Natural human type I collagen is the most abundant protein in the human body and is the main protein found in all connective tissue. Commercially produced collagen (pro-collagen) is used in surgical implants and many wound healing devices in regenerative medicine. The current market for collagen-based medical devices in orthopedics and wound healing exceeds US $30 billion annually worldwide.
Currently, commercial collagen is produced from farm animals such as cows and pigs as well as from human cadavers. These materials are prone to harbor human pathogens such as viruses or prions (mad-cow disease). Human cadaver is scarce, and for certain indications possesses serious ethical issues.
Producing human recombinant type I pro-collagen requires the coordinated expression of five different genes. Prof. Oded Shoseyov of the Robert H. Smith Institute of Plant Sciences and Genetics in Agriculture has established the only laboratory in the world that has reported successful co-expression all the five essential genes in transgenic tobacco plants for the production of processed pro-collagen. For this work, Shoseyov was one of the recipients of a Kaye Innovation Award during the Hebrew University Board of Governors meeting in June.
Shoseyov’s invention on has been patented, and the scientific findings behind it were published recently in the journal Biomacromolecules. A company, CollPlant Ltd., has been established based on patents and technology that were developed in Shoseyov’s laboratory. It has raised US$15 million to establish the first commercial molecular farming company in Israel and is already manufacturing collagen-based products that have attracted collaborative commercial interest from companies in the US, Japan Europe and Israel.
Yissum, the technology transfer company of the Hebrew University, is one of the shareholders of CollPlant.. CollPlant is a public company traded in “TASE”, and the potential revenue for the Hebrew University from this invention is estimated to reach into the multi-million dollar range.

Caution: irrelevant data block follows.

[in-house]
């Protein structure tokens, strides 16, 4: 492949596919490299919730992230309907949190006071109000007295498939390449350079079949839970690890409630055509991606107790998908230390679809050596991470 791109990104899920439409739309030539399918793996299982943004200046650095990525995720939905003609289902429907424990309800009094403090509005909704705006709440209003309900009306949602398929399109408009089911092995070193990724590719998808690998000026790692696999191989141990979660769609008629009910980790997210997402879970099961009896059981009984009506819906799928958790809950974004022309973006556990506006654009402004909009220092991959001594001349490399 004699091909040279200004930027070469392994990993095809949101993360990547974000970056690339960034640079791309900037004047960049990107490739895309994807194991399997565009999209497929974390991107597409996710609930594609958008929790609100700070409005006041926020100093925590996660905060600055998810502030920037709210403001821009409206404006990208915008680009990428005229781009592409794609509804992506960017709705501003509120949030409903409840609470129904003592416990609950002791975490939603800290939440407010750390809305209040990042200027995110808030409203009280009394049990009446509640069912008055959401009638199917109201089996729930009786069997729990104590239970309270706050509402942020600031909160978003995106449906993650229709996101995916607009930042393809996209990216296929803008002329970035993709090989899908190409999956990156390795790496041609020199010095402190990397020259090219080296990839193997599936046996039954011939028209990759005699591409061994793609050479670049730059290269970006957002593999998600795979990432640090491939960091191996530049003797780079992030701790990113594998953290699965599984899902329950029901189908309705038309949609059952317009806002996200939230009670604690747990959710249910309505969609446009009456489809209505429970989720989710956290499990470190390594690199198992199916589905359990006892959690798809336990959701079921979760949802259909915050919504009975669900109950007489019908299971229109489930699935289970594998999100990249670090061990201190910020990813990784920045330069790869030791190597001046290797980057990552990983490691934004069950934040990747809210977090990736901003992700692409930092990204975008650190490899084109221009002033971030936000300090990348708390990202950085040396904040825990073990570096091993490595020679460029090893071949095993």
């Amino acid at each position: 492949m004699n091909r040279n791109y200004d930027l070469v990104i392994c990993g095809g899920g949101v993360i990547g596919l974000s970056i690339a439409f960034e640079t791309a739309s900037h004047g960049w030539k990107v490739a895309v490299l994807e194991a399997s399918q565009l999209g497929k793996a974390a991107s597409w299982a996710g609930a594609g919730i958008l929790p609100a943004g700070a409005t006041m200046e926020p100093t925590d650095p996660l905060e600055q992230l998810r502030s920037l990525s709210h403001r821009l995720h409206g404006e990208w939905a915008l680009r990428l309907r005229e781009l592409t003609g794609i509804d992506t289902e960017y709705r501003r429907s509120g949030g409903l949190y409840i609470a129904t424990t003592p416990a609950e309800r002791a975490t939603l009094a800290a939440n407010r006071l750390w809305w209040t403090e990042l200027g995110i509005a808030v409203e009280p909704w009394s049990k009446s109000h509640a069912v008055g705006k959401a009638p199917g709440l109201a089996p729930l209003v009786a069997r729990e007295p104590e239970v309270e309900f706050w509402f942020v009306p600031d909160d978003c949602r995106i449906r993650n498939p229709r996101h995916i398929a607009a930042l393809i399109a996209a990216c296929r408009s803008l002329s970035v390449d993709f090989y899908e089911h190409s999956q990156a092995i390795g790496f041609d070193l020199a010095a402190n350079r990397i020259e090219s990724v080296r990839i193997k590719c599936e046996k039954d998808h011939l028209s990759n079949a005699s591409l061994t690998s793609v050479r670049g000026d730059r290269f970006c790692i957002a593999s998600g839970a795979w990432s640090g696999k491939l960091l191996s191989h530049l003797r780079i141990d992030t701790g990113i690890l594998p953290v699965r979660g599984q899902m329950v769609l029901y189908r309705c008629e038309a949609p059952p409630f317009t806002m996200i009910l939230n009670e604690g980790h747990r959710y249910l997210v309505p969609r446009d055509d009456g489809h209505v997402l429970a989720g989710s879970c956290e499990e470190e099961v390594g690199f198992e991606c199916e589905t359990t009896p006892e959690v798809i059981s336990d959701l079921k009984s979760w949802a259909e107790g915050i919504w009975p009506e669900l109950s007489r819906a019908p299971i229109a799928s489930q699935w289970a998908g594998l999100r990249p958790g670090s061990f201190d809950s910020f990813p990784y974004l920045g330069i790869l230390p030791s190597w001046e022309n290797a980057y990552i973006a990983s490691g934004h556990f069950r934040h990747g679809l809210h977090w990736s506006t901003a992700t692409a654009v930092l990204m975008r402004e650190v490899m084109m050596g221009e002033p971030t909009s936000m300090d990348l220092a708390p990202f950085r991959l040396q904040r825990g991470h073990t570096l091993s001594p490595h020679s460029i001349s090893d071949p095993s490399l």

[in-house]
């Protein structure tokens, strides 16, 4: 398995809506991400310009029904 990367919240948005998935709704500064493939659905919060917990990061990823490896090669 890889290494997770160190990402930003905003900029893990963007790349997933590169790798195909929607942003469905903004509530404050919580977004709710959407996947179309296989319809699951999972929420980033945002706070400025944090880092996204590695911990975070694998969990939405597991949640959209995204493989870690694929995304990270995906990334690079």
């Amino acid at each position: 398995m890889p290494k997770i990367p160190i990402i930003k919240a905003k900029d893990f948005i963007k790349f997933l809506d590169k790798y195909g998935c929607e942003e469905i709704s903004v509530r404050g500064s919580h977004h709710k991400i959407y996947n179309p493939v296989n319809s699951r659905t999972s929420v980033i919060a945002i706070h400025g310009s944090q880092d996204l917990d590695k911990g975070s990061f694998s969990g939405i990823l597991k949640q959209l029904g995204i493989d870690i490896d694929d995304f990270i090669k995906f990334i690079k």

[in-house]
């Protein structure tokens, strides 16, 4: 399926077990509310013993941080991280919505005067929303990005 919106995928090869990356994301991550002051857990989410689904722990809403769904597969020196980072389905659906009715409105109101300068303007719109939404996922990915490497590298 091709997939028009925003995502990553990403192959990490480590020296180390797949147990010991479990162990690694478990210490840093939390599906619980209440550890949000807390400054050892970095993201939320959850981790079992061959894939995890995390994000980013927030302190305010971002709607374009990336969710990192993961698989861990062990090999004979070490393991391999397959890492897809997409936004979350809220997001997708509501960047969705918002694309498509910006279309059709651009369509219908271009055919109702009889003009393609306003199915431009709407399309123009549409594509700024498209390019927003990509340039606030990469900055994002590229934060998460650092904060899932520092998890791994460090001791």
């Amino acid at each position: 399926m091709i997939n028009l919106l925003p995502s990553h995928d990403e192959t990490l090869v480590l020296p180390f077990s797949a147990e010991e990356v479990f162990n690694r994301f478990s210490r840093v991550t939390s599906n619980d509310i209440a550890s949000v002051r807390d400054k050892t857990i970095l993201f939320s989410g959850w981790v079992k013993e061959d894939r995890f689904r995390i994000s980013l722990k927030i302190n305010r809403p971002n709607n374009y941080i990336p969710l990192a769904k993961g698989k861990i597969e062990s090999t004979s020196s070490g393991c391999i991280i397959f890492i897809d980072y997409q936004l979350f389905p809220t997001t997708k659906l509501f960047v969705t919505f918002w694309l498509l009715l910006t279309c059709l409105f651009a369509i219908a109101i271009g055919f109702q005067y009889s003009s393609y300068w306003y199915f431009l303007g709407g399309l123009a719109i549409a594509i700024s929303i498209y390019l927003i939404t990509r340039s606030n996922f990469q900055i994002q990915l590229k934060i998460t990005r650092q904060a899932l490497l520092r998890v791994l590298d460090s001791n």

The Kaye Awards have been given annually since 1994. Isaac Kaye of England, a prominent industrialist in the pharmaceutical industry, established the awards to encourage faculty, staff, and students of the Hebrew University to develop innovative methods and inventions with good commercial potential which will benefit the university and society.
Jerry Barach, | Hebrew University
Researchers discover a new link to fight billion-dollar threat to soybean production
14.02.2017 | University of Missouri-Columbia
Important to maintain a diversity of habitats in the sea
14.02.2017 | University of Gothenburg
In the field of nanoscience, an international team of physicists with participants from Konstanz has achieved a breakthrough in understanding heat transport
Cells need to repair damaged DNA in our genes to prevent the development of cancer and other diseases. Our cells therefore activate and send “repair-proteins”...
The Fraunhofer IWS Dresden and Technische Universität Dresden inaugurated their jointly operated Center for Additive Manufacturing Dresden (AMCD) with a festive ceremony on February 7, 2017. Scientists from various disciplines perform research on materials, additive manufacturing processes and innovative technologies, which build up components in a layer by layer process. This technology opens up new horizons for component design and combinations of functions. For example during fabrication, electrical conductors and sensors are already able to be additively manufactured into components. They provide information about stress conditions of a product during operation.
The 3D-printing technology, or additive manufacturing as it is often called, has long made the step out of scientific research laboratories into industrial...
Nature does amazing things with limited design materials. Grass, for example, can support its own weight, resist strong wind loads, and recover after being...
Nanometer-scale magnetic perforated grids could create new possibilities for computing. Together with international colleagues, scientists from the Helmholtz Zentrum Dresden-Rossendorf (HZDR) have shown how a cobalt grid can be reliably programmed at room temperature. In addition they discovered that for every hole ("antidot") three magnetic states can be configured. The results have been published in the journal "Scientific Reports".
Physicist Dr. Rantej Bali from the HZDR, together with scientists from Singapore and Australia, designed a special grid structure in a thin layer of cobalt in...
13.02.2017 | Event News
10.02.2017 | Event News
09.02.2017 | Event News
17.02.2017 | Medical Engineering
17.02.2017 | Medical Engineering
17.02.2017 | Health and Medicine